“We are very excited about this approach to preventing PCO that addresses the etiology of the problem,” said Robert Getts, PhD, vice president, research and development, and chief science officer, Genisphere. “The 3DNA nanostructures are composed entirely of DNA and maintain the biocompatibility of the nucleic acid building blocks.

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“We are working now to optimize the formulation of G8-3DNA-Dox in order to maximize its efficacy, and we also need to complete preclinical safety studies,” Dr. Getts said. “Then we hope to obtain FDA approval to proceed into a clinical trial.”

Myo/Nog cells were discovered and characterized in the laboratory of Dr. George-Weinstein in collaboration with Jacquelyn Gerhart, MS, senior cell biologist, Genisphere. The team also generated the G8 antibody.

Dr. George-Weinstein and Gerhart showed that the Myo/Nog cells are present in the anterior and equatorial regions of the human lens, cornea, and ciliary body. Their studies with explants of human lens tissue demonstrated the Myo/Nog cells develop into myofibroblasts that synthesize skeletal muscle proteins.

Next: Work in progress

 

“We found that the Myo/Nog cells develop into myofibroblasts in response to injury, migrate onto the posterior capsule, and appear to contract to produce wrinkles,” Gerhart said. “These events are recapitulated during development of PCO which can be accompanied by capsular wrinkles that affect visual acuity.”

Work in progress

The ultimate goal is to develop a treatment that would be administered one time at the end of surgery, Dr. Getts noted. With that in mind, work encapsulating G8-3DNA-Dox into a sustained-delivery formulation is under development.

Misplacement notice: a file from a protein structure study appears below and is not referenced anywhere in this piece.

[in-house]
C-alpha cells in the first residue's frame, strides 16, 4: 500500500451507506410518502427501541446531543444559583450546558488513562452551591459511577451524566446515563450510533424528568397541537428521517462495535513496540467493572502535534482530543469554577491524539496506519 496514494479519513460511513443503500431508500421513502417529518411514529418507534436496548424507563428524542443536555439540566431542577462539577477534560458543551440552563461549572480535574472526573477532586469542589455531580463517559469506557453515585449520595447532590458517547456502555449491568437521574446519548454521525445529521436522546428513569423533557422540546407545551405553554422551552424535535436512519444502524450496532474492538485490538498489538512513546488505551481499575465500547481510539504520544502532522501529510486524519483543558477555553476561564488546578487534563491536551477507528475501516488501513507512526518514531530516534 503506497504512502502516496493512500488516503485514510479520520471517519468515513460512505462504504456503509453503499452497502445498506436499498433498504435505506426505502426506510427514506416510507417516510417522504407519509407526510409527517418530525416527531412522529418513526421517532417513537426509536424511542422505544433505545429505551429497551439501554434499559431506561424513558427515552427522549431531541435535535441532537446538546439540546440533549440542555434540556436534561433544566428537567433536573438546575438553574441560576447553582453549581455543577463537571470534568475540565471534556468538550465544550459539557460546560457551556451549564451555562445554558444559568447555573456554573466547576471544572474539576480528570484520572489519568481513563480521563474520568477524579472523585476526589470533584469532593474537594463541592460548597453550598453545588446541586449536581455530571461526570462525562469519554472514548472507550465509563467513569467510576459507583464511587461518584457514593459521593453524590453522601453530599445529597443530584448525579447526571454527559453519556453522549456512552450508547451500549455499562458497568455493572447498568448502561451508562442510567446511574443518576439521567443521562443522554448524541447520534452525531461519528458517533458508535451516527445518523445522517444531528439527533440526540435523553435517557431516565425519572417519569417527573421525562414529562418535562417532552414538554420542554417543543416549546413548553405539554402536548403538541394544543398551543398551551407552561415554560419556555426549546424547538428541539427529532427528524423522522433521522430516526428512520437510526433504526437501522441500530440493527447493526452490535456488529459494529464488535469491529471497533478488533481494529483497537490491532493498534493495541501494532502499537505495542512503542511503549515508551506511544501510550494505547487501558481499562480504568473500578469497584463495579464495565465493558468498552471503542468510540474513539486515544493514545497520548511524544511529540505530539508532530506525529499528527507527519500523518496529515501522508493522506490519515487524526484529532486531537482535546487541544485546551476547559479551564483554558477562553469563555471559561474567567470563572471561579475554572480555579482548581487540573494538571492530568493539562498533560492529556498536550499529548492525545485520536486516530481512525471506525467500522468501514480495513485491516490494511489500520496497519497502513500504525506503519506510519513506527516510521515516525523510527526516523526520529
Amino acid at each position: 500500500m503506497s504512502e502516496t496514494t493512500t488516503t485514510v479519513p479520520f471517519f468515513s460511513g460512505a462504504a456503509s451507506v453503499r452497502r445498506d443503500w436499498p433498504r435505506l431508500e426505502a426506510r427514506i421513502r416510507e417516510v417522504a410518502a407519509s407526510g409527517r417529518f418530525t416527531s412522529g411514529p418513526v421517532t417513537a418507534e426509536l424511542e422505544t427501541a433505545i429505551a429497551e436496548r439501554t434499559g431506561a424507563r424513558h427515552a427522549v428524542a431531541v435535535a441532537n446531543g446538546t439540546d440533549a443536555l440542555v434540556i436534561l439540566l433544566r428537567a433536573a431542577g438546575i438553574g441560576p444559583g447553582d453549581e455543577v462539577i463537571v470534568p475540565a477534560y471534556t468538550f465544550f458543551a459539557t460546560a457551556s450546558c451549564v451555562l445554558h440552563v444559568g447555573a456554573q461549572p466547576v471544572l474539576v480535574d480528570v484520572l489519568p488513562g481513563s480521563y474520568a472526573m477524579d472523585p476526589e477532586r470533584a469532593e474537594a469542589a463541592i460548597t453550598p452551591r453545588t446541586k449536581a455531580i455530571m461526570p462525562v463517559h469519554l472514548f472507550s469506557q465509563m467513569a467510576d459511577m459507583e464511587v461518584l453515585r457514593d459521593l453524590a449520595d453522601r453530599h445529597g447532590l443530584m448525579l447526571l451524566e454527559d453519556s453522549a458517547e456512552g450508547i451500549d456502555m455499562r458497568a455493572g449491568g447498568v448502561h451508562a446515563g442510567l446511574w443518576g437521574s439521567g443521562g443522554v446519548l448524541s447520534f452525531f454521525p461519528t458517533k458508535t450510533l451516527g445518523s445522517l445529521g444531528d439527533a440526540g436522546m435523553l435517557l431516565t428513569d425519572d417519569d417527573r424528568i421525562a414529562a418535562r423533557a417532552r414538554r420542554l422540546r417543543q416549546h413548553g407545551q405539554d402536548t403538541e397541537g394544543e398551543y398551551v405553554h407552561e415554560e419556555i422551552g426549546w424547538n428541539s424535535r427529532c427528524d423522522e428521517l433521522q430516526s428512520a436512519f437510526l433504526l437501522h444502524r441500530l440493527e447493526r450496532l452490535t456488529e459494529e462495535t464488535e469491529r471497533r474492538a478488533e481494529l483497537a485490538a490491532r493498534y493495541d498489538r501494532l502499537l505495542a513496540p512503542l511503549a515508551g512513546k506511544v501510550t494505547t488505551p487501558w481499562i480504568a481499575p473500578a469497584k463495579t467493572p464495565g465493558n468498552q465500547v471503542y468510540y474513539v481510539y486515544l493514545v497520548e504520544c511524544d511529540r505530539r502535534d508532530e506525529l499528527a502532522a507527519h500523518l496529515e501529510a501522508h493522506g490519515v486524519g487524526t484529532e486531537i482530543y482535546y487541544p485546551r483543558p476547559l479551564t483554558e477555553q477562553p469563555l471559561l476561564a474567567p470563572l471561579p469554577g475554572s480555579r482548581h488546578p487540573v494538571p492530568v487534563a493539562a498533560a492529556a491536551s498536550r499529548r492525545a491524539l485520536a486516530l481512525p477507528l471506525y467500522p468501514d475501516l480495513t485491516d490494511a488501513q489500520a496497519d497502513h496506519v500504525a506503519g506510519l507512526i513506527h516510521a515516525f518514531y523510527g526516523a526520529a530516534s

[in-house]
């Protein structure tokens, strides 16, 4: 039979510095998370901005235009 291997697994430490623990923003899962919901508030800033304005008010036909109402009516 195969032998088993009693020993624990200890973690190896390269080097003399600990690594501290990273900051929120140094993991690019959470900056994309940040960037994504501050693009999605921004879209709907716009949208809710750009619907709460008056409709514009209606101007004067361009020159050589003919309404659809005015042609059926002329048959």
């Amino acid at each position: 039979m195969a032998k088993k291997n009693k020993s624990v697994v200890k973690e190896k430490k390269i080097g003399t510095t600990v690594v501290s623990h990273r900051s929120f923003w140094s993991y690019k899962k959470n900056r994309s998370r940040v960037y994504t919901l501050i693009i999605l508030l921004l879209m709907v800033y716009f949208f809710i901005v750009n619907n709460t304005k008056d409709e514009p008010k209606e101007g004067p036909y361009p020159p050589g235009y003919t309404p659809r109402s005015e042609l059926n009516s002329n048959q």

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“Using a sustained-delivery approach, we can achieve immediate and longer-term release to eliminate Myo/Nog cells that are present intraoperatively and also those that may appear later in response to wounding,” Dr. Getts said. “We are now continuing with research to fully understand the timing of Myo/Nog cell migration and to optimize the formulation that will maximize the duration of drug delivery.”

The investigators are also refining the drug formulation that will optimize delivery from the IOL.

Dr. George-Weinstein reflected on their work and long-standing collaboration with Dr. Getts.

“We began our research with the discovery of Myo/Nog cells in early chick embryo, followed their migration into the developing eyes and demonstrated that depleting them results in malformations of the lens and retina,” Dr. George-Weinstein said. “It is extremely rewarding to have years of our work culminate in an approach that may prove therapeutic to millions of individuals that undergo cataract surgery.”

 

 

Mindy George-Weinstein, PhD

E: george-weinstein@rowan.edu

This article was adapted from a poster presentation at the 2015 meeting of the Association for Research in Vision and Ophthalmology. Dr. George-Weinstein, along with Genisphere’s Robert Getts, PhD, and Jackie Gerhart, MS, are inventors on the patent that covers the use of 3DNA in treating posterior capsule opacification.

 

Liliana Werner, MD, PhD

E: liliana.werner@hsc.utah.edu

Dr. Werner’s laboratory performs contract research studies with Genisphere. She has no other financial interest to disclose.